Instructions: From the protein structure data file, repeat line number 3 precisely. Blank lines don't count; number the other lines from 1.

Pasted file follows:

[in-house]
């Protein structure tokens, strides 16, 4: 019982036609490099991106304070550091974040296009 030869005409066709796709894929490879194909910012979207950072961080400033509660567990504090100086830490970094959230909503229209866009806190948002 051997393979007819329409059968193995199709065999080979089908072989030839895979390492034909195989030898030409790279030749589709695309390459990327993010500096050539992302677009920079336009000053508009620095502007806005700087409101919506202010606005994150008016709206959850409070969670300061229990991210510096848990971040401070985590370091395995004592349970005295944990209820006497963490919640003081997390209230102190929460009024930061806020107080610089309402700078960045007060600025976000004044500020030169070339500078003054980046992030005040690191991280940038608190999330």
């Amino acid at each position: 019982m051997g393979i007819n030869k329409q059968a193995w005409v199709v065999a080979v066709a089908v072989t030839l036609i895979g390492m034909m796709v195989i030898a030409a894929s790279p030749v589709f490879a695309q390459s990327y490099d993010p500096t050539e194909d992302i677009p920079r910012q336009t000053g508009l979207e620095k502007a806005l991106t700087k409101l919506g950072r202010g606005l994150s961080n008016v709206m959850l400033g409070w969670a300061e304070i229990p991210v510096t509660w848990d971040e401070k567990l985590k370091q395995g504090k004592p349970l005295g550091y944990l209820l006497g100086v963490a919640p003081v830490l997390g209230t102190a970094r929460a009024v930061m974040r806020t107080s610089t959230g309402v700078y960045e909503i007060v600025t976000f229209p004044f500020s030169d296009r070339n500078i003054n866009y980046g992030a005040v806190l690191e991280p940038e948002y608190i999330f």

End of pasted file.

């Amino acid at each position: 019982m051997g393979i007819n030869k329409q059968a193995w005409v199709v065999a080979v066709a089908v072989t030839l036609i895979g390492m034909m796709v195989i030898a030409a894929s790279p030749v589709f490879a695309q390459s990327y490099d993010p500096t050539e194909d992302i677009p920079r910012q336009t000053g508009l979207e620095k502007a806005l991106t700087k409101l919506g950072r202010g606005l994150s961080n008016v709206m959850l400033g409070w969670a300061e304070i229990p991210v510096t509660w848990d971040e401070k567990l985590k370091q395995g504090k004592p349970l005295g550091y944990l209820l006497g100086v963490a919640p003081v830490l997390g209230t102190a970094r929460a009024v930061m974040r806020t107080s610089t959230g309402v700078y960045e909503i007060v600025t976000f229209p004044f500020s030169d296009r070339n500078i003054n866009y980046g992030a005040v806190l690191e991280p940038e948002y608190i999330f």